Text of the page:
Coles warns buyers over unfair treatment of suppliers
Coles Supermarket Group has issued guidelines to the buyers that it employs on ways to avoid engaging in conduct that might be considered ‘unconscionable’ in dealings when negotiating prices with suppliers to Coles.
The supermarket chain has sent a document to all of its buyers offering examples of unconscionable behavior and negotiating practices that might be said to infringe the Australian Competition and Consumer Commission Act 2010.
This legislation is enforceable by the Australian Competition and Consumer Commission (ACCC), which has recently warned that it is watching for abuses of market power by the major supermarket groups.
A spokesperson for the Coles Supermarket Group told Australian Food News today that the “internal trading document” was part of Coles’ ongoing training.
The spokesperson said, “It is to make sure Coles’ team is trained in dealing with the suppliers appropriately. This is something you would expect any responsible business to do – it represents good corporate governance.”
According to the Australian Competition and Consumer Commission (ACCC), unconscionable conduct refers to circumstances in which:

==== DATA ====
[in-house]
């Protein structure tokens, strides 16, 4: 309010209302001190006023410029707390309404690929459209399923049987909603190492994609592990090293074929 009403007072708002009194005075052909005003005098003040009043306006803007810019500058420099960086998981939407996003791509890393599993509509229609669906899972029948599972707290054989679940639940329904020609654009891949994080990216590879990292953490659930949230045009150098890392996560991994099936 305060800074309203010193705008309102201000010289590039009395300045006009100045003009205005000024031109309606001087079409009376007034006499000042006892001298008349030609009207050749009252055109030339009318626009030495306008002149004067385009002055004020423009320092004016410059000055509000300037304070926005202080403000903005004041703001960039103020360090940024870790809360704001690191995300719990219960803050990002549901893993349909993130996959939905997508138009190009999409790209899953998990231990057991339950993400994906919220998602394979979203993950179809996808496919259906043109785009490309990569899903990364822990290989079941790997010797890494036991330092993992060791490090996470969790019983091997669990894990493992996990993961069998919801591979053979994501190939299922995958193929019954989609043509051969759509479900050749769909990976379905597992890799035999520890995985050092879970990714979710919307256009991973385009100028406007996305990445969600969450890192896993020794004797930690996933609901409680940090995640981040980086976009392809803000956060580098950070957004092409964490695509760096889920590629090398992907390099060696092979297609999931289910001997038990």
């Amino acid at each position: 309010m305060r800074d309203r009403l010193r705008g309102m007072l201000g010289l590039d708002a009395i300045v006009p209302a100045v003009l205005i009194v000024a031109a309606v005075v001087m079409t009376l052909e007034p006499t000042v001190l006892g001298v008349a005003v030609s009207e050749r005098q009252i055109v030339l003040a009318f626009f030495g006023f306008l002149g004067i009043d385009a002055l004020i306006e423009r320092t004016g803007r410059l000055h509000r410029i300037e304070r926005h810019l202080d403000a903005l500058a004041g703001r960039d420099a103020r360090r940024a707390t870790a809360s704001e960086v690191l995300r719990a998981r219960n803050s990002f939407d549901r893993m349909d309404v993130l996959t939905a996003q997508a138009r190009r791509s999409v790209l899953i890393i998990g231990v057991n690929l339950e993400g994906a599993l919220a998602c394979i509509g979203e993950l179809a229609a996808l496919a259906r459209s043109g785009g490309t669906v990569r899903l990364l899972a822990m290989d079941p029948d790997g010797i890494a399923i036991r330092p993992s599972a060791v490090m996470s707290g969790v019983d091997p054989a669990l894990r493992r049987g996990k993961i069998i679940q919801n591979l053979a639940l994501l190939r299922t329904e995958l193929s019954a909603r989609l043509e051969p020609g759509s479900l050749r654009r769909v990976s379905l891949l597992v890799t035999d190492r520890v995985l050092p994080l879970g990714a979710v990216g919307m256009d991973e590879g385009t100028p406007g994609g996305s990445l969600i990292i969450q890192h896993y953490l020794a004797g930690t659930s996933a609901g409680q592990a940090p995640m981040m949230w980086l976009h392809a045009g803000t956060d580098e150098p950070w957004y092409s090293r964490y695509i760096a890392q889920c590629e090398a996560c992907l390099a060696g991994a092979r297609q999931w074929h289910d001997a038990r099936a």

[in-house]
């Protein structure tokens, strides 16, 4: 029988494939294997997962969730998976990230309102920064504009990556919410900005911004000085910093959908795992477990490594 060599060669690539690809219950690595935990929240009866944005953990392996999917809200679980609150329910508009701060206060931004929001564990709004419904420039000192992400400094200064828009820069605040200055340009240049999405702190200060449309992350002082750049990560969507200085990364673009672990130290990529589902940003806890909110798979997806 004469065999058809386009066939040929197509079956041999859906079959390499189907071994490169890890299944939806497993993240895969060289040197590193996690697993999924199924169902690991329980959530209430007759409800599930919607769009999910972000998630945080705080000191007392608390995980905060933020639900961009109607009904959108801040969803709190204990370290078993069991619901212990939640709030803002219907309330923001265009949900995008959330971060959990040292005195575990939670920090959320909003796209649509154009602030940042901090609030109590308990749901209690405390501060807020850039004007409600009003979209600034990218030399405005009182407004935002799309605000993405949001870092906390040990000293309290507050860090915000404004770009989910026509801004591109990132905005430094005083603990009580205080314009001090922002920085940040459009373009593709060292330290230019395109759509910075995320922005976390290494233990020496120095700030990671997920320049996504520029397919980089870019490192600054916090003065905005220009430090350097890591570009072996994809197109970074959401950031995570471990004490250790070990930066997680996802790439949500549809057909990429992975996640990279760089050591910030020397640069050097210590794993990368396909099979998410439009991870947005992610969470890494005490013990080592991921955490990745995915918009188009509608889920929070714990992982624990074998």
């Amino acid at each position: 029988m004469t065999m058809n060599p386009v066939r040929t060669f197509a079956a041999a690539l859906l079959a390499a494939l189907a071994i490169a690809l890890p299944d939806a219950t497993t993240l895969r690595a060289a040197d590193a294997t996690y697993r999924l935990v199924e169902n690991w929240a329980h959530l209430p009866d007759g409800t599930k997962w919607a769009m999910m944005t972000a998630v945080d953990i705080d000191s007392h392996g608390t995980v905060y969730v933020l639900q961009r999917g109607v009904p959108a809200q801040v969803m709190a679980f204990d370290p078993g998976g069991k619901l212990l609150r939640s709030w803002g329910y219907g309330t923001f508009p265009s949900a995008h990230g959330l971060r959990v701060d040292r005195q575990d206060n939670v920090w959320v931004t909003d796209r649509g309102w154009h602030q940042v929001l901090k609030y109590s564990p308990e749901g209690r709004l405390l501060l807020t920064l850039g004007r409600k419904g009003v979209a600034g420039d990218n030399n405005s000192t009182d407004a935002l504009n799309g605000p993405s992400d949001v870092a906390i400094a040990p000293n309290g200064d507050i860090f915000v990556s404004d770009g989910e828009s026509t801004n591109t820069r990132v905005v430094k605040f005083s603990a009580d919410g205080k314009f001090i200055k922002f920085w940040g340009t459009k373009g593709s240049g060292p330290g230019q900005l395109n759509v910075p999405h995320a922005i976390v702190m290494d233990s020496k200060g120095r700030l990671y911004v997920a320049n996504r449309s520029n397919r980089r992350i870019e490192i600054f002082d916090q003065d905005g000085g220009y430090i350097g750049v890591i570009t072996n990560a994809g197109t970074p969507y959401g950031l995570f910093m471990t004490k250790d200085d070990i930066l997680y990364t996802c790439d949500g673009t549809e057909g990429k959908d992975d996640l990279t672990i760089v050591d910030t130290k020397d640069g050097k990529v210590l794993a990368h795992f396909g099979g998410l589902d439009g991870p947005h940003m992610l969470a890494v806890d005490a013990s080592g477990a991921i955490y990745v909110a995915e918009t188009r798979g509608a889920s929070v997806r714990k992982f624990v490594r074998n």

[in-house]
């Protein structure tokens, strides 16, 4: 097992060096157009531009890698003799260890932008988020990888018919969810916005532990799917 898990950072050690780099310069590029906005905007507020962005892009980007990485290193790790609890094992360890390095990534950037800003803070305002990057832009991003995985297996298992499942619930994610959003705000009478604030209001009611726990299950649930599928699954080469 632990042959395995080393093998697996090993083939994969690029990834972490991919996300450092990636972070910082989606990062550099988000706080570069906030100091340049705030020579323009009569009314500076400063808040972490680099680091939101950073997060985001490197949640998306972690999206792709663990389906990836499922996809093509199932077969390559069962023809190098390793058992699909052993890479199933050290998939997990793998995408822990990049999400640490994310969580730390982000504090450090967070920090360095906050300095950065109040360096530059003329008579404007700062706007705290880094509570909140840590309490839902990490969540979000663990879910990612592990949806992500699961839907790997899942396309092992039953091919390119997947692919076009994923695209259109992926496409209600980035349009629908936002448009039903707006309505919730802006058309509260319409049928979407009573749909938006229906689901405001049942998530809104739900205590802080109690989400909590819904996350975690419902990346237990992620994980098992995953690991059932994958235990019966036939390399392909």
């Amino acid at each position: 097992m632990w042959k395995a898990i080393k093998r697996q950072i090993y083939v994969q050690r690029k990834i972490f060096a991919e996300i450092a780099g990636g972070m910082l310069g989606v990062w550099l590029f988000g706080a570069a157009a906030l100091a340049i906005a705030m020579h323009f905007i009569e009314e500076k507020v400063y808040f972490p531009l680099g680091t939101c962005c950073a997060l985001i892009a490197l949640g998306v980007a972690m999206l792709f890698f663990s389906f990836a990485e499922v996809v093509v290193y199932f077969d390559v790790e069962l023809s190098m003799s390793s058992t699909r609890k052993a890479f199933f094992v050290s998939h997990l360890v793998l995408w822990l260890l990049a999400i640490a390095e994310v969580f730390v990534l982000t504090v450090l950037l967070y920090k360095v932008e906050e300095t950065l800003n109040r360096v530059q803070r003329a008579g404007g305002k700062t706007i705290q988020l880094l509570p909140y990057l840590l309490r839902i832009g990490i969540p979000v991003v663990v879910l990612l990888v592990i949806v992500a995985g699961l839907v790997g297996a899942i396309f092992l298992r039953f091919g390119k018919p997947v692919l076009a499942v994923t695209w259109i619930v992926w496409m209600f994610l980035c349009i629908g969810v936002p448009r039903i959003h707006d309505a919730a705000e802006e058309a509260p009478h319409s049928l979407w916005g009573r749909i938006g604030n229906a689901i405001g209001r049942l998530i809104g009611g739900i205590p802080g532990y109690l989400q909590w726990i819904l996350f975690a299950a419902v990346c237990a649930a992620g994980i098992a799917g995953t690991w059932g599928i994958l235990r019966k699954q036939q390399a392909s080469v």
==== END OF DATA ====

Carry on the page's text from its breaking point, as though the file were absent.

- one party to a transaction suffered from a special disability or disadvantage in dealing with the other party,
- the disability was sufficiently evident to the stronger party,
- the stronger party takes unfair advantage of its superior position or bargaining power to obtain a beneficial bargain.
In November 2011, Coles faced criticism over its ‘Active Retail Collaboration’ supply chain scheme, which some claimed constitutes uncompetitive behaviour.
In October 2011, the Australian Competition and Consumer Commission (ACCC) Chairman, Rod Sims, said the ACCC’s ability to control the misuse of market power by Australia’s leading supermarkets is something that it “really needs to test”.
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